Interstellar (USA 2014)

Interstellar

I saw Christopher Nolan’s new science fiction feature at the Hyde Park Picture House: where we enjoyed a fine 35 mm print of the film. Apparently Nolan used his clout to make sure that celluloid prints were available for the ‘few’ outlets that still provide this format. A couple of people from the Picture House has seen the film on the Imax screen at Bradford: they said it was really impressive. However, the screening alternated between the 70 mm format and the Imax format – I am not sure I would have enjoyed that, and I was uncertain if I could cope with what is essentially a narrative film on the Imax projection scale.

It is certainly a visually impressive film. Some of the sequences, like the far-away planets that the explorers visit, are awesome. The early part of the film has an intriguing dystopian plot which holds the attention. And the early part of the exploration is gripping. I found the later stages of the film lest involving. I found the plotting somewhat fanciful, and the film also intercuts between the ‘present’ and scenes in the ‘past’. I sort of understood why but I did not think it worked effectively.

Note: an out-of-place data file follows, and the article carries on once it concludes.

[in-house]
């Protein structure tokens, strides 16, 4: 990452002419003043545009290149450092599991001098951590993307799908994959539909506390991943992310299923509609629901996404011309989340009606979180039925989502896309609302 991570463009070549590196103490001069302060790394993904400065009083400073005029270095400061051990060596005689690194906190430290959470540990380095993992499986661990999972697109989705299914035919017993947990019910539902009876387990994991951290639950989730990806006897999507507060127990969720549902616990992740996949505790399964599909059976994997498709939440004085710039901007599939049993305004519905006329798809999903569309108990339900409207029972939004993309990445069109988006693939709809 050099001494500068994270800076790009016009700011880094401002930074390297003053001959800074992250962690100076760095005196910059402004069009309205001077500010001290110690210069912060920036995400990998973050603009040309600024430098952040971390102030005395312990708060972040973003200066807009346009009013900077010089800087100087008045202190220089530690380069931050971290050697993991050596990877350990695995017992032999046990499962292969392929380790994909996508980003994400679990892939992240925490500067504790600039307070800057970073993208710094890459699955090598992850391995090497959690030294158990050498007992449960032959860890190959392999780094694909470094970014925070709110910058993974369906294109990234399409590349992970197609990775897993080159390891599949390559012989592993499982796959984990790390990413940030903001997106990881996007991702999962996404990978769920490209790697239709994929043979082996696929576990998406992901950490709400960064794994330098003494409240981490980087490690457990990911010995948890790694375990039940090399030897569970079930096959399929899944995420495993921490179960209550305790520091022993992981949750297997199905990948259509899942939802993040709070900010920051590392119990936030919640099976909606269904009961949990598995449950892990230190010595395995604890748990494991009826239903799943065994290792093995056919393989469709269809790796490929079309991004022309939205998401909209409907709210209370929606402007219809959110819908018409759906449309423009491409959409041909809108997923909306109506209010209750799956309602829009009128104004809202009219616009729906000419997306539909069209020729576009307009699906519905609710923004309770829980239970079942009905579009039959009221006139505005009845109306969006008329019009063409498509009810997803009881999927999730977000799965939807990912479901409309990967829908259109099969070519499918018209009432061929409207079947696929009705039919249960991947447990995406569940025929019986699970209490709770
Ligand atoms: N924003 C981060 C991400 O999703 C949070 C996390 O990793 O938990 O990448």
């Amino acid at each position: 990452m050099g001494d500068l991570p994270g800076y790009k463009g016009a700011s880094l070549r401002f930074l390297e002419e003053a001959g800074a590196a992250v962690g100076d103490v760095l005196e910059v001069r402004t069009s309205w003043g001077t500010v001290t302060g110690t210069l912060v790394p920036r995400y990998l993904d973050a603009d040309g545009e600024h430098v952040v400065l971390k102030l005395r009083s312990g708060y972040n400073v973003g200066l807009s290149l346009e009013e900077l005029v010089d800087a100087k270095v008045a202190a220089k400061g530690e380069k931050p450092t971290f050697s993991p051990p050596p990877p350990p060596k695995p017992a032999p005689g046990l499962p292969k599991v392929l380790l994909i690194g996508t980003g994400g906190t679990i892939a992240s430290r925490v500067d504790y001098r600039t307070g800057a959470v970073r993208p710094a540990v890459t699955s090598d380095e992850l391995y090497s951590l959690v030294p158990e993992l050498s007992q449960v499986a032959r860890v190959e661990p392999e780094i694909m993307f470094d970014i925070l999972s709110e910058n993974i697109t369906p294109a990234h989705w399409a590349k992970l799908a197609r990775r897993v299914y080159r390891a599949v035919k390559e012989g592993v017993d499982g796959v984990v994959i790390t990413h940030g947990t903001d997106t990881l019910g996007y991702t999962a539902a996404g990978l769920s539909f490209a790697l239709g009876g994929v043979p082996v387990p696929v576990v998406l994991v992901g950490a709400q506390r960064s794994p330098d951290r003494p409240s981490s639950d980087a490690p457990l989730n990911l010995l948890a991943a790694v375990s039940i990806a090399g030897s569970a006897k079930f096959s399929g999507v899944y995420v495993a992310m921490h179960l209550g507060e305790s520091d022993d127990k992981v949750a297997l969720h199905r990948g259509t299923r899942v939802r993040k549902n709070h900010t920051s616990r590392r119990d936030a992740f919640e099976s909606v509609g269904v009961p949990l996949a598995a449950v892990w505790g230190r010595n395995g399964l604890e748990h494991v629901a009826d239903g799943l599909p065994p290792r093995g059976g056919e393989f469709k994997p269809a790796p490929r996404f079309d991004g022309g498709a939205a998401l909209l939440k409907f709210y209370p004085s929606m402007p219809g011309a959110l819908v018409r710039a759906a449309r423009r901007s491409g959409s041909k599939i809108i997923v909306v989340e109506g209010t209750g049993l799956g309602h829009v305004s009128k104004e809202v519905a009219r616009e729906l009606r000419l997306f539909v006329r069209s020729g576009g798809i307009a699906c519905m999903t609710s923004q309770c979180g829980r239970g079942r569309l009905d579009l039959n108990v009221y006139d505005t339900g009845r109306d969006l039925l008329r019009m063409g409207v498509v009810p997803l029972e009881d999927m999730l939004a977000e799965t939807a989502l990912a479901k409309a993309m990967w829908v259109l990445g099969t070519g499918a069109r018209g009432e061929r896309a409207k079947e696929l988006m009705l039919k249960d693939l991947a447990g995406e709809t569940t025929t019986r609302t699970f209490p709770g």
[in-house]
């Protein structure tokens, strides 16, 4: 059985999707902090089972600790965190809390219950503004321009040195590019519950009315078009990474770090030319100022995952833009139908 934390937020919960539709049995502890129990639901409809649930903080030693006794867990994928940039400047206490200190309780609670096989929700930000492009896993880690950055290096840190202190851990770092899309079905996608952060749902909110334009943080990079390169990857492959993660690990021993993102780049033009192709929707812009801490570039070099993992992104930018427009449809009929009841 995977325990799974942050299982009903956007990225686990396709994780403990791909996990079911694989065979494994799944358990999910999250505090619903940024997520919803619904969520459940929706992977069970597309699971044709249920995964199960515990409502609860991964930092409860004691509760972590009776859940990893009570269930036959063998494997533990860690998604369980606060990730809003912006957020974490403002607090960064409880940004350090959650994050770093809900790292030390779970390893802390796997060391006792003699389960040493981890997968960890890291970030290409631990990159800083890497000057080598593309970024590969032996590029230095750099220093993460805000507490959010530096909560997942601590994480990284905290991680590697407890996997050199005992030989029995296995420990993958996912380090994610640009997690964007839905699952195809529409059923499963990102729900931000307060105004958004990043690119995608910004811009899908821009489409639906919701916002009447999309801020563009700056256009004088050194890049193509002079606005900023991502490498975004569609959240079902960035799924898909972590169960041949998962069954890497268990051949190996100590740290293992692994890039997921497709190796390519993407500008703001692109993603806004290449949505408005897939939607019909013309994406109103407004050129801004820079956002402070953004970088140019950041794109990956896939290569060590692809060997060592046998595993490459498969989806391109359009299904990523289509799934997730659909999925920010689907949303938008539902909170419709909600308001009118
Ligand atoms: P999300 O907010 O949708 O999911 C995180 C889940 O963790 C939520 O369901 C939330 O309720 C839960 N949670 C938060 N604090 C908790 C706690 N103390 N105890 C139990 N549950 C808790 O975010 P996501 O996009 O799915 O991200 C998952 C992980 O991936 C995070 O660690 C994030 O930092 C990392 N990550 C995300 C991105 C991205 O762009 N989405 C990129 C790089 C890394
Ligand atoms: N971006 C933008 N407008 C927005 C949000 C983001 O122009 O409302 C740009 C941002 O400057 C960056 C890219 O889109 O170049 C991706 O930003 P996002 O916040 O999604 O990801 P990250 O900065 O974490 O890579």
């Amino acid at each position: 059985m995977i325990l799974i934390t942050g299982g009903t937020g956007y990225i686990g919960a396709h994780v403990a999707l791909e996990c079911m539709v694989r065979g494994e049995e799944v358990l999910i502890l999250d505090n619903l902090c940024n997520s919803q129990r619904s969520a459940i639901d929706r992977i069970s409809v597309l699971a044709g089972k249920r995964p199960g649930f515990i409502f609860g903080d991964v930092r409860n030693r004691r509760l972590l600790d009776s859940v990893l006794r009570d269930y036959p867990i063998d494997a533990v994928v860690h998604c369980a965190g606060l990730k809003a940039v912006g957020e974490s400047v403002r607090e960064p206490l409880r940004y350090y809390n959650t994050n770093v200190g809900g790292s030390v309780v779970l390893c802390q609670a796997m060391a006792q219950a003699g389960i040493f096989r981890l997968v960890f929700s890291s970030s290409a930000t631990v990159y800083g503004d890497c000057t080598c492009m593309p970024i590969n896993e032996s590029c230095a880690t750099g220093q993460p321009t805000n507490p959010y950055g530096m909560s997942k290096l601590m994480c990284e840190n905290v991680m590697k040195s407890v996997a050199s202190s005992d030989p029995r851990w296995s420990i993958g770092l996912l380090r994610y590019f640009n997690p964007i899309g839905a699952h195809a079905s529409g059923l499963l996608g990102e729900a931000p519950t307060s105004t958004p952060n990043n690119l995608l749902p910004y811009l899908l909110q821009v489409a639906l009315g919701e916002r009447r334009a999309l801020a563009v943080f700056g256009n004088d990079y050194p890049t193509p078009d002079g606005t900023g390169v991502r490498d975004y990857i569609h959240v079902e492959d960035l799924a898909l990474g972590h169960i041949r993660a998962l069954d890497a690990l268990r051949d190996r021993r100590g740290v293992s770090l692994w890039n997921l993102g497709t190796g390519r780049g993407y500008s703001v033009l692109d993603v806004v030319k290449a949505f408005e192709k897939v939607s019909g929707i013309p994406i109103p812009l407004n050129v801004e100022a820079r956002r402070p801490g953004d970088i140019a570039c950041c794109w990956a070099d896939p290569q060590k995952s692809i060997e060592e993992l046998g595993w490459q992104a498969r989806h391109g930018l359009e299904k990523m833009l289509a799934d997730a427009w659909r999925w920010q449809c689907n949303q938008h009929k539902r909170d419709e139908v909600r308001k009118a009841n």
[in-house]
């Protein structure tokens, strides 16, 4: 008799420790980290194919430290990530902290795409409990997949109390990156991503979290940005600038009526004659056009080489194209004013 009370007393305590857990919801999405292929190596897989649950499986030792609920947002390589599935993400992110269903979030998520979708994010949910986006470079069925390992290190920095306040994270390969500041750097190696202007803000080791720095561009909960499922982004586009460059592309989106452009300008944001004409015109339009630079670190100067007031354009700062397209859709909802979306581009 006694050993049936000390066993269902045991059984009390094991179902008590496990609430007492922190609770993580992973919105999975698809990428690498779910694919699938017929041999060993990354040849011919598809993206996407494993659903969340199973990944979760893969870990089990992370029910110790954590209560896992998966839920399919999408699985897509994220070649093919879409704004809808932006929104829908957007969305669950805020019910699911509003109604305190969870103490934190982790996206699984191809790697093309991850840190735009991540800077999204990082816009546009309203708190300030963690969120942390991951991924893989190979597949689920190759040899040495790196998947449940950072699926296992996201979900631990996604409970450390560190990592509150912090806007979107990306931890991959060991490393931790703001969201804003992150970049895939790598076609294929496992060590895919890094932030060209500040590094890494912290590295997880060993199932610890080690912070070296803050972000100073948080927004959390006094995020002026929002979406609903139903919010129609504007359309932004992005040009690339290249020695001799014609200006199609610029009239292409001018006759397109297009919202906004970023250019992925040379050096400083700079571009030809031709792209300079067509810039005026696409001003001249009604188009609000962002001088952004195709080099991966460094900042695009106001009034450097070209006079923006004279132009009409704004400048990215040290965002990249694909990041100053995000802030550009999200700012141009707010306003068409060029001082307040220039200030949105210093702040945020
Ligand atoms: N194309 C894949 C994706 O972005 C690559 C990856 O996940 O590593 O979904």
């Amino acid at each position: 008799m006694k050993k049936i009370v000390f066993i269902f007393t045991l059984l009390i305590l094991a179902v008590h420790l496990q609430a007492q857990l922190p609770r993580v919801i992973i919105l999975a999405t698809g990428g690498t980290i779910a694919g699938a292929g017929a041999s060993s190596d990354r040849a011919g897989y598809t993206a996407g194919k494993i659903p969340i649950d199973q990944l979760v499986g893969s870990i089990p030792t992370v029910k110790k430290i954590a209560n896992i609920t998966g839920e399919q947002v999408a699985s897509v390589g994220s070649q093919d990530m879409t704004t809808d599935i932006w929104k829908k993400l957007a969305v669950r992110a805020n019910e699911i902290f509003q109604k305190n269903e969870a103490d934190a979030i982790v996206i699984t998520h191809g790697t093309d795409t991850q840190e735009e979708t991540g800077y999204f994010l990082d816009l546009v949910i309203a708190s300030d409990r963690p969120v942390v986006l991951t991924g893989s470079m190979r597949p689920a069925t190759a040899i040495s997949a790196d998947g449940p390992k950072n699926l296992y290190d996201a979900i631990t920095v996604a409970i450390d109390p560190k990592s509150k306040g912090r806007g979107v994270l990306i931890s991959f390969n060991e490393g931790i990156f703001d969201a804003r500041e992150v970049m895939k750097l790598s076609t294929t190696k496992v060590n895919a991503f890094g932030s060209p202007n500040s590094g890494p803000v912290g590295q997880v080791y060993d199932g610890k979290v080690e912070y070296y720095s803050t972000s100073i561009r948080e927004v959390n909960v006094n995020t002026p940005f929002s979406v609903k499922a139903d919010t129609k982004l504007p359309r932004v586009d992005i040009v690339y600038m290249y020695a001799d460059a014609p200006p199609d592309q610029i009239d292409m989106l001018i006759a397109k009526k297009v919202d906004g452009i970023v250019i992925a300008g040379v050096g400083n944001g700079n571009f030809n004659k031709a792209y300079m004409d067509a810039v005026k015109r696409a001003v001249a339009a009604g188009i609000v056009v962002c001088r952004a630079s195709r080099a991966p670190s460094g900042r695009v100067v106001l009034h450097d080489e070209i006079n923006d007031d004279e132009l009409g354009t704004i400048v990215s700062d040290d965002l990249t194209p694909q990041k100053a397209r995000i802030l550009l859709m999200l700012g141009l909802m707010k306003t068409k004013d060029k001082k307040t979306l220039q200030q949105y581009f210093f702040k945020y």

The major problem with the film is the music score, not as reported some mumbled dialogue. The score is by Hans Zimmer, an experienced mainstream composer. But it struck me as fairly over the top, and increasingly so in the latter stages of the film. I found it the most obtrusive score for ages: and I do think contemporary films have a tendency to revert to the wall-to-wall scores of the 1930s: but then the form and music were rather different.

A friend afterwards reckoned that the theoretical model that the film bases its futurology on is good science, (based on the writings of theoretical physicist Kip Thorne). He also mentioned that the same ideas inform Contact (1997) and i could immediately see the connection. I found though that this film tended to melodrama, which dilutes the science. I did not pick up an explanation of the supposed science.

The other point is that Nolan appears intend on revisiting Stanley Kubrick’s 2001. We have the black obelisks, this time round computers of the Hal variety: recognisable vistas of the universe and galaxies: and the rather religious treatment of scientific theory: we were though spared the Apes.

The film’s basic premise definitely struck me as hard science fiction: however the treatment is sci-fi. Even so definitely worth watching, even at a 168 minutes. If you know the projectionist they might turn down the sound level for you.

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